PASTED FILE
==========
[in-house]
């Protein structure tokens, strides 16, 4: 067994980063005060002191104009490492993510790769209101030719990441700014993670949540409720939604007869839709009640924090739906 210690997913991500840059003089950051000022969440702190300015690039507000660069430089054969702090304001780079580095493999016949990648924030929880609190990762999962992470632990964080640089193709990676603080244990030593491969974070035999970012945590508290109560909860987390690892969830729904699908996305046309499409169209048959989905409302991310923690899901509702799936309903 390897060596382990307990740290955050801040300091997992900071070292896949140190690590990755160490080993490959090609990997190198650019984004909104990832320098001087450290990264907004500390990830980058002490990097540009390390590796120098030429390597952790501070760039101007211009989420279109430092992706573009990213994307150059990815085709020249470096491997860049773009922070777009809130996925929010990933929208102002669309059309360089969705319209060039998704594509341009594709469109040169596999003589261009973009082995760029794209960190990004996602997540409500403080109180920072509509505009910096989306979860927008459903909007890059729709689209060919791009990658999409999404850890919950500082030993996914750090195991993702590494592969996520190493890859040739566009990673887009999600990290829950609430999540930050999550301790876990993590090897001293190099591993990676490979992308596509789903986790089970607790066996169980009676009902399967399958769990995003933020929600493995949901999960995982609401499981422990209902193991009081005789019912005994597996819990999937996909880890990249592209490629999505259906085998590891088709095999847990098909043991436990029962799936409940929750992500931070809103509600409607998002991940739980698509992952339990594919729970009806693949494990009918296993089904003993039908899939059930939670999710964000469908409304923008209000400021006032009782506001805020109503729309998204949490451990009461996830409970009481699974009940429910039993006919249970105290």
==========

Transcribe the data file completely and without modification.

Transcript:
[in-house]
């Protein structure tokens, strides 16, 4: 067994980063005060002191104009490492993510790769209101030719990441700014993670949540409720939604007869839709009640924090739906 210690997913991500840059003089950051000022969440702190300015690039507000660069430089054969702090304001780079580095493999016949990648924030929880609190990762999962992470632990964080640089193709990676603080244990030593491969974070035999970012945590508290109560909860987390690892969830729904699908996305046309499409169209048959989905409302991310923690899901509702799936309903 390897060596382990307990740290955050801040300091997992900071070292896949140190690590990755160490080993490959090609990997190198650019984004909104990832320098001087450290990264907004500390990830980058002490990097540009390390590796120098030429390597952790501070760039101007211009989420279109430092992706573009990213994307150059990815085709020249470096491997860049773009922070777009809130996925929010990933929208102002669309059309360089969705319209060039998704594509341009594709469109040169596999003589261009973009082995760029794209960190990004996602997540409500403080109180920072509509505009910096989306979860927008459903909007890059729709689209060919791009990658999409999404850890919950500082030993996914750090195991993702590494592969996520190493890859040739566009990673887009999600990290829950609430999540930050999550301790876990993590090897001293190099591993990676490979992308596509789903986790089970607790066996169980009676009902399967399958769990995003933020929600493995949901999960995982609401499981422990209902193991009081005789019912005994597996819990999937996909880890990249592209490629999505259906085998590891088709095999847990098909043991436990029962799936409940929750992500931070809103509600409607998002991940739980698509992952339990594919729970009806693949494990009918296993089904003993039908899939059930939670999710964000469908409304923008209000400021006032009782506001805020109503729309998204949490451990009461996830409970009481699974009940429910039993006919249970105290």